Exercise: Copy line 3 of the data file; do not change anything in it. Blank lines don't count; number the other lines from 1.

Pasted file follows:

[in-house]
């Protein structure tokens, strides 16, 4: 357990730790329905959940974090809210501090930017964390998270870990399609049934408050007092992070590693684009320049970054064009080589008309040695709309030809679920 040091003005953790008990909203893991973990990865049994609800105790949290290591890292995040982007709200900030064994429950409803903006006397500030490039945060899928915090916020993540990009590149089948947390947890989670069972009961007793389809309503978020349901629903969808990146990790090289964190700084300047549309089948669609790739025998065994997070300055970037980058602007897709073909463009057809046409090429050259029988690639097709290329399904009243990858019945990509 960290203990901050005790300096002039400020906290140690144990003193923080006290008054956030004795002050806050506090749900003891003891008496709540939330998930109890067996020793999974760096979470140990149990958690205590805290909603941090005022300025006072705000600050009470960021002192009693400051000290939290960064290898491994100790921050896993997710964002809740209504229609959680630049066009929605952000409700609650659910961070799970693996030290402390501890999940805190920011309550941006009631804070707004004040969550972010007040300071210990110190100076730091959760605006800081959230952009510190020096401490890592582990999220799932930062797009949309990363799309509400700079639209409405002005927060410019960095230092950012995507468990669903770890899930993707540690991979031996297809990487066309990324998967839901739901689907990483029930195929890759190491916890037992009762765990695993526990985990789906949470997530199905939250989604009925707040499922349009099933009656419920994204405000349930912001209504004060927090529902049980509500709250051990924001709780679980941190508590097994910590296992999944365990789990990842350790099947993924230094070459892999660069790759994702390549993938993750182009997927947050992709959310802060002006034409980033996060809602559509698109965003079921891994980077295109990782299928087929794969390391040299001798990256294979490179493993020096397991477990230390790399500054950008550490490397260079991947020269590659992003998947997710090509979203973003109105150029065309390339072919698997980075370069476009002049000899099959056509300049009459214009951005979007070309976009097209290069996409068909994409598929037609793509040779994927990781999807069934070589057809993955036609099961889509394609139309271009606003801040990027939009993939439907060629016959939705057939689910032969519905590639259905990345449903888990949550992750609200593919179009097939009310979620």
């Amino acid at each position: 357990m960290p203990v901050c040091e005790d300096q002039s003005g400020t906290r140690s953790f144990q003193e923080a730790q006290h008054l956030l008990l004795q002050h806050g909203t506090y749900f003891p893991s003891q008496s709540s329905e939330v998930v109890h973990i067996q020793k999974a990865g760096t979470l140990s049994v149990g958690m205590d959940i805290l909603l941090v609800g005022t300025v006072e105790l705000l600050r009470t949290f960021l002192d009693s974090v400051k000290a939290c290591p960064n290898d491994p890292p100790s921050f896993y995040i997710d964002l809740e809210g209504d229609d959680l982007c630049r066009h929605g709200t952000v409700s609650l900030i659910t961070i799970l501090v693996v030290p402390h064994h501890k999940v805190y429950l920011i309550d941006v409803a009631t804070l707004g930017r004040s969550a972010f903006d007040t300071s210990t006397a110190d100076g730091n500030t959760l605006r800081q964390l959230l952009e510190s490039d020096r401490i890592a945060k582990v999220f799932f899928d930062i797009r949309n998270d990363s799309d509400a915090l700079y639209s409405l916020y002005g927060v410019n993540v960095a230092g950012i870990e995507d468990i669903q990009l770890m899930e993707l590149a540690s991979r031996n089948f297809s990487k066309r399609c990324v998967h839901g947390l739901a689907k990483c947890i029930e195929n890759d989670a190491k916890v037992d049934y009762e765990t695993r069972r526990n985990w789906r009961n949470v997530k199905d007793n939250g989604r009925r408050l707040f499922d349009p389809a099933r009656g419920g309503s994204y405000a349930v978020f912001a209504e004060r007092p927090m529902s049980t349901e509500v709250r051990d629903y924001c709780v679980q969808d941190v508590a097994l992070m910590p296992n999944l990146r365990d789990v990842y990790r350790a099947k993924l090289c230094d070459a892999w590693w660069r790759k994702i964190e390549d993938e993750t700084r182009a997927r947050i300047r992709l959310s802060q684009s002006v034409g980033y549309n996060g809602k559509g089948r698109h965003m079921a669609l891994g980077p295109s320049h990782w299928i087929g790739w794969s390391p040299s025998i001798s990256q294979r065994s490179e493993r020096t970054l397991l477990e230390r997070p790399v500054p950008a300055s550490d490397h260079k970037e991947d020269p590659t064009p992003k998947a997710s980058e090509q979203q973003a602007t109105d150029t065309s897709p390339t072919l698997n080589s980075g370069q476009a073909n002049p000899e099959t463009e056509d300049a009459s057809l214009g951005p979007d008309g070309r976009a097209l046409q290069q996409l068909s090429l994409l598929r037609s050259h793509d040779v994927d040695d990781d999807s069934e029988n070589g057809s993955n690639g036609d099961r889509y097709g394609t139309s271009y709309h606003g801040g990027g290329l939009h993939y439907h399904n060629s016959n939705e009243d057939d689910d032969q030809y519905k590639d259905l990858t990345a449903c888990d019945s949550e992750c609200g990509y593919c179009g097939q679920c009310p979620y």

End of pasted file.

């Amino acid at each position: 357990m960290p203990v901050c040091e005790d300096q002039s003005g400020t906290r140690s953790f144990q003193e923080a730790q006290h008054l956030l008990l004795q002050h806050g909203t506090y749900f003891p893991s003891q008496s709540s329905e939330v998930v109890h973990i067996q020793k999974a990865g760096t979470l140990s049994v149990g958690m205590d959940i805290l909603l941090v609800g005022t300025v006072e105790l705000l600050r009470t949290f960021l002192d009693s974090v400051k000290a939290c290591p960064n290898d491994p890292p100790s921050f896993y995040i997710d964002l809740e809210g209504d229609d959680l982007c630049r066009h929605g709200t952000v409700s609650l900030i659910t961070i799970l501090v693996v030290p402390h064994h501890k999940v805190y429950l920011i309550d941006v409803a009631t804070l707004g930017r004040s969550a972010f903006d007040t300071s210990t006397a110190d100076g730091n500030t959760l605006r800081q964390l959230l952009e510190s490039d020096r401490i890592a945060k582990v999220f799932f899928d930062i797009r949309n998270d990363s799309d509400a915090l700079y639209s409405l916020y002005g927060v410019n993540v960095a230092g950012i870990e995507d468990i669903q990009l770890m899930e993707l590149a540690s991979r031996n089948f297809s990487k066309r399609c990324v998967h839901g947390l739901a689907k990483c947890i029930e195929n890759d989670a190491k916890v037992d049934y009762e765990t695993r069972r526990n985990w789906r009961n949470v997530k199905d007793n939250g989604r009925r408050l707040f499922d349009p389809a099933r009656g419920g309503s994204y405000a349930v978020f912001a209504e004060r007092p927090m529902s049980t349901e509500v709250r051990d629903y924001c709780v679980q969808d941190v508590a097994l992070m910590p296992n999944l990146r365990d789990v990842y990790r350790a099947k993924l090289c230094d070459a892999w590693w660069r790759k994702i964190e390549d993938e993750t700084r182009a997927r947050i300047r992709l959310s802060q684009s002006v034409g980033y549309n996060g809602k559509g089948r698109h965003m079921a669609l891994g980077p295109s320049h990782w299928i087929g790739w794969s390391p040299s025998i001798s990256q294979r065994s490179e493993r020096t970054l397991l477990e230390r997070p790399v500054p950008a300055s550490d490397h260079k970037e991947d020269p590659t064009p992003k998947a997710s980058e090509q979203q973003a602007t109105d150029t065309s897709p390339t072919l698997n080589s980075g370069q476009a073909n002049p000899e099959t463009e056509d300049a009459s057809l214009g951005p979007d008309g070309r976009a097209l046409q290069q996409l068909s090429l994409l598929r037609s050259h793509d040779v994927d040695d990781d999807s069934e029988n070589g057809s993955n690639g036609d099961r889509y097709g394609t139309s271009y709309h606003g801040g990027g290329l939009h993939y439907h399904n060629s016959n939705e009243d057939d689910d032969q030809y519905k590639d259905l990858t990345a449903c888990d019945s949550e992750c609200g990509y593919c179009g097939q679920c009310p979620y």